Happy Monday! Writing again from a prompt. This week’s was, “How is hospitality a foundational pillar of a homemaker’s home?”
Oh this is a tricky one.
I used to have a real problem with hospitality. Part of it is my introverted nature. I’m shy, I get nervous and fight social anxiety in crowds. The thought of having the crowd at my house can be overwhelming. When I go somewhere, I can always duck out early if I’m feeling stressed or if my social tank empties. When it’s at my house, there’s no way to excuse yourself early. You are the host! You have to be ON!
My other problem is perfectionism. I hate clutter, I hate mess. I strive to keep my house tidy and beautiful on a daily basis. But what if it’s not enough? What if somebody walks in to what I think is clean and thinks, “Good lord, girl, how do you live like this?” What of somebody sneers at all the house projects we have yet to do? What if my housekeeping skills aren’t good enough? What if I’m not good enough? The anxiety spiral begins and I end up turtling, flat on my back and unable to roll over and clean.
Of course, no guest would ever think that. For goodness sake, I never think that when going over to another person’s house! So why would somebody think that of me?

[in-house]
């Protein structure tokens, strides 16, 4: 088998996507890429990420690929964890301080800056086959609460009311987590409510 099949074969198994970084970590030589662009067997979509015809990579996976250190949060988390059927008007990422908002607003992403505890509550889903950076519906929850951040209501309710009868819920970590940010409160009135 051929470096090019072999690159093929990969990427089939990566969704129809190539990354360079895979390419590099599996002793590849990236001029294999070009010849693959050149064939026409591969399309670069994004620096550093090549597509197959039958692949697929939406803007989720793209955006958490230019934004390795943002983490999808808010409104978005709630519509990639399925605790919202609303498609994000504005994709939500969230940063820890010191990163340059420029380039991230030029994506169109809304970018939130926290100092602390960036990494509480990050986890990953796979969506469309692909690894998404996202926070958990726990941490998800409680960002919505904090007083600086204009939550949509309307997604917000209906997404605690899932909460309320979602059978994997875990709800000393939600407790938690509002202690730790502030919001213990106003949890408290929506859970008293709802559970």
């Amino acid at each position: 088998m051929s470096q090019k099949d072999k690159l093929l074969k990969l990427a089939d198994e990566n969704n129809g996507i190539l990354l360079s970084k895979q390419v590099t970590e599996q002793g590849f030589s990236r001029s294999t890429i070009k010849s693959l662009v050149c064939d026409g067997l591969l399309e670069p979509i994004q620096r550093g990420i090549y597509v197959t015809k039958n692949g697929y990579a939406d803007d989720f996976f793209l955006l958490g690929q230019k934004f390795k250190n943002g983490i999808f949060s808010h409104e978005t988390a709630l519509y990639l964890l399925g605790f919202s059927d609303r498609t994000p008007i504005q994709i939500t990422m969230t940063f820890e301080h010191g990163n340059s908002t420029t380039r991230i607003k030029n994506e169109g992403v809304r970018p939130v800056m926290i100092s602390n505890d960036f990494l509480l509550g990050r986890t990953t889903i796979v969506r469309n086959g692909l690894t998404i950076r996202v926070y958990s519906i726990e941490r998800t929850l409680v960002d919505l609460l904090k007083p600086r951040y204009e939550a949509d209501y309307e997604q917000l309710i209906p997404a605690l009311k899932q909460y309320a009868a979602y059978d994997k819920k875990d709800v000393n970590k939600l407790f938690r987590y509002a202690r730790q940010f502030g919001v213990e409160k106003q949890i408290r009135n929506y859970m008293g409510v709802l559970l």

My husband is a social butterfly. He loves to talk, he loves to host, he loves people. This man is seriously the king of children’s birthday parties and when we have people over, he is so gracious and loving. And he doesn’t care about mess. He doesn’t see it, really. When he wants somebody over, he just invites them without labouring over whether or not the house is clean enough to let others see.
I’m trying to be more like him. I think in my perfectionist introversion, I’ve let myself become selfish and proud. Instead of thinking how nice it might be for others to come over for food and fellowship, I have in the past spent way more time worrying over how I feel about cleaning the baseboards that nobody sees. Instead of opening my heart, hands, and home, I have hoarded it like a miser.
Hospitality is not a pillar of our home, but it’s steadily becoming such. If you walked in right now, you’d see dishes in the sink and mud near the door. You’d see messy hair and bills on the kitchen counter. But you’d see our real home. The house doesn’t have to be perfect for me to welcome somebody who might need cup of tea or some lunch. It just has to be warm, a home, a safe haven.
Even with the pandemic, I’ve (safely) had more people over to my house than I’ve ever had in my life. Strangely, I think the pandemic itself has taught us all about the value of community. I want to love well the people who are dear to me and sometimes that means making them food, letting them sit on our mismatched couches, and enjoying time spent together. As Covid goes away, I hope to invite many more to my home! I want this to be a place of joy and shelter.
I’m working on humility and part of that is not putting forward a false face of perfection. The way you see the house on a school night is the way it is. Sorry for the mess, but thank you for coming! I’m working on not being selfish. My social anxiety and introversion should never keep me from serving those who need me. Yes, I’m tired, but you are too, so how can I help?
Hospitality doesn’t require perfection or extroversion. It just requires a heart that loves to serve, a home that is open, and a willingness to put others first.